Comment


            • #7
              Originally posted by yotambien View Post
              Did you see the plots?
              Yes. It doesn't change my opinion (or my evidence) that this is not a kernel problem.

              Comment


              • #8
                Originally posted by fewt View Post
                Yes. It doesn't change my opinion (or my evidence) that this is not a kernel problem.
                It was rhetorical. I assume you read the article and saw the plots. How do you explain them?

                Comment


                • #9
                  Originally posted by yotambien View Post
                  It was rhetorical. I assume you read the article and saw the plots. How do you explain them?
                  I can't explain them (there isn't enough data), however I believe that the problem could be:

                  A) The build options between kernel versions may be different
                  B) Something in userspace
                  C) The Phoronix test suite itself
                  (2.6.37 pretty much required a new version of Powertop, Phoronix test suite probably also needs an update)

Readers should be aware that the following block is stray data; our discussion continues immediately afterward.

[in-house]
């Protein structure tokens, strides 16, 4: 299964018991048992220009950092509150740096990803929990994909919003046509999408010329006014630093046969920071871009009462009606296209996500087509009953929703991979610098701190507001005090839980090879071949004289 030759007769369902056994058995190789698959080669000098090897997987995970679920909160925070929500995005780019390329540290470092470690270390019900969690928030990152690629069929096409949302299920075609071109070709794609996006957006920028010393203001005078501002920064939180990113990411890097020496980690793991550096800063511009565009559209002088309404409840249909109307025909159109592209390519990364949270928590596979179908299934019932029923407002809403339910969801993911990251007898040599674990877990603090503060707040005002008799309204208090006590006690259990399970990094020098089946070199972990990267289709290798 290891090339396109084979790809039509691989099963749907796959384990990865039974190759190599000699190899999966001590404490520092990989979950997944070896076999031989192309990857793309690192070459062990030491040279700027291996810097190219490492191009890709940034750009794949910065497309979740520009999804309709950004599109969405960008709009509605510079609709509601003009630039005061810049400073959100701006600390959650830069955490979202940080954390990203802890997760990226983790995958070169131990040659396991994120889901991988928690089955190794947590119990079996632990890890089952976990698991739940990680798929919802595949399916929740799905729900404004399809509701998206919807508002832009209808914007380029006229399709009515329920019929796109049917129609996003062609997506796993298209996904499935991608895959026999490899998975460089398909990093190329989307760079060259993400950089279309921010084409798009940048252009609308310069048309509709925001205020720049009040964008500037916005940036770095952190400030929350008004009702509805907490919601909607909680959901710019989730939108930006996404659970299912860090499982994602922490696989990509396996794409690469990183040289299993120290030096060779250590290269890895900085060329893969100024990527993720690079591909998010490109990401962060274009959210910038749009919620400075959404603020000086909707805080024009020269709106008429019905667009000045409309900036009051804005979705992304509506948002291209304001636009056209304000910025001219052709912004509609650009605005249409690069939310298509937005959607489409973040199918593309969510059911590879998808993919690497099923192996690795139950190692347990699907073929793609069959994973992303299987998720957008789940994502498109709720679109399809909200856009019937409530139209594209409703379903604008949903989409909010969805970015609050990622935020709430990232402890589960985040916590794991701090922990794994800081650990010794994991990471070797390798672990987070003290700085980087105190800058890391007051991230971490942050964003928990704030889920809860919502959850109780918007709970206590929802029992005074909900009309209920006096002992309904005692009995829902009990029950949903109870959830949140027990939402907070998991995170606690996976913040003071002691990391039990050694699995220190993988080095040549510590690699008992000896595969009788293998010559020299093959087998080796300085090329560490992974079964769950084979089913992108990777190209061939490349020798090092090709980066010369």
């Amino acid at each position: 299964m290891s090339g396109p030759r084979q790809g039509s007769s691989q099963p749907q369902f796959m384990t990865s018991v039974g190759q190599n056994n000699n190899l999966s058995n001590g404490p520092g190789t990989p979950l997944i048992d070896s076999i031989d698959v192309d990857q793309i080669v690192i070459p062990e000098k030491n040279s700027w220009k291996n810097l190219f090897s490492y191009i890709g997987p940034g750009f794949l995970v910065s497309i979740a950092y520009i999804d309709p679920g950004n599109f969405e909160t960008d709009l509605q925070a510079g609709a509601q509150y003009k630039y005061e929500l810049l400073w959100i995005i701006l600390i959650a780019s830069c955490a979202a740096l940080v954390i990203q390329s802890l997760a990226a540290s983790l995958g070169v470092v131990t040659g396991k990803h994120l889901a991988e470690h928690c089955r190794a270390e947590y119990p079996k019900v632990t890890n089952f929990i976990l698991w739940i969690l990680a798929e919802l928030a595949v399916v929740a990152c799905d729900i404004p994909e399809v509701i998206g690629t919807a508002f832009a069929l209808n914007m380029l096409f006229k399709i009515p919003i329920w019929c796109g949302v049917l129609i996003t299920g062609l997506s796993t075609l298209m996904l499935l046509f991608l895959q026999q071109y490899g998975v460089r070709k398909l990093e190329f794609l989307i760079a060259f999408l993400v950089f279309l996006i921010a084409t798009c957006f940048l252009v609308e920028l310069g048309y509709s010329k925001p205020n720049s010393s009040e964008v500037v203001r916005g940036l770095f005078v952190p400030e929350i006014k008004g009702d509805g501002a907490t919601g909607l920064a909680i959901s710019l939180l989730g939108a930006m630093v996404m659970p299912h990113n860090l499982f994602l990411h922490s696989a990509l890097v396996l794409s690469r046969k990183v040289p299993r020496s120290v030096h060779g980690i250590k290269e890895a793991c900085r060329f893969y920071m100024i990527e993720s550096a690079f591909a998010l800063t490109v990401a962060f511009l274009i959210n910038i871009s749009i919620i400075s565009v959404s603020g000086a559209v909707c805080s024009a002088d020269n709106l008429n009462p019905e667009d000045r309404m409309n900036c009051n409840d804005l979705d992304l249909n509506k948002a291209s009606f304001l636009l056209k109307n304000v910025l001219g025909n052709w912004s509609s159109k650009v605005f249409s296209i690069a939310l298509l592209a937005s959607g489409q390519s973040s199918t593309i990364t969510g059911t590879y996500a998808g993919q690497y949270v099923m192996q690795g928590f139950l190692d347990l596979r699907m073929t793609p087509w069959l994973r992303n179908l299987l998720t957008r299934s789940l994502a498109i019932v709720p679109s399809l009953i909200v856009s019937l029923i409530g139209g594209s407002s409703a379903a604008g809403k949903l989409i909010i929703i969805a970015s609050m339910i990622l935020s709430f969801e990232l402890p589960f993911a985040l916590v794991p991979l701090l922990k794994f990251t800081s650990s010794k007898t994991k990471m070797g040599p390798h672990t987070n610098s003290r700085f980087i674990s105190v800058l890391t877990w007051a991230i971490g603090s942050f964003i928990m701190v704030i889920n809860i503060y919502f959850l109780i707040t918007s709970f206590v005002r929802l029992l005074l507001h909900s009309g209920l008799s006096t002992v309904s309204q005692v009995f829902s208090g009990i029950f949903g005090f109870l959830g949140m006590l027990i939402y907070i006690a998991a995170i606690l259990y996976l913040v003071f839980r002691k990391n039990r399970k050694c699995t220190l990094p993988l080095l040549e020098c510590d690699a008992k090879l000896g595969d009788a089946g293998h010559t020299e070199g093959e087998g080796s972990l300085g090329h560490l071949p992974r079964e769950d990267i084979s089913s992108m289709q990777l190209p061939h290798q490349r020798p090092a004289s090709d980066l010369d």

D) The kernel doesn't tune itself for power / battery (requiring a userspace tool like Jupiter)

                  It is most likely that this is just a misconfiguration blown grossly out of proportion.

                  Comment


                  • #10
                    Originally posted by fewt View Post
                    C) The Phoronix test suite itself
                    (2.6.37 pretty much required a new version of Powertop, Phoronix test suite probably also needs an update)
                    Nope, it doesn't need any update. And users have reported the issue independent of PTS - hence the original Canonical bug report completely independent of that, etc. Most users don't even know how to use the power monitoring features in PTS.
                    Michael Larabel
                    http://www.michaellarabel.com/

                    Comment

                    Working...
                    X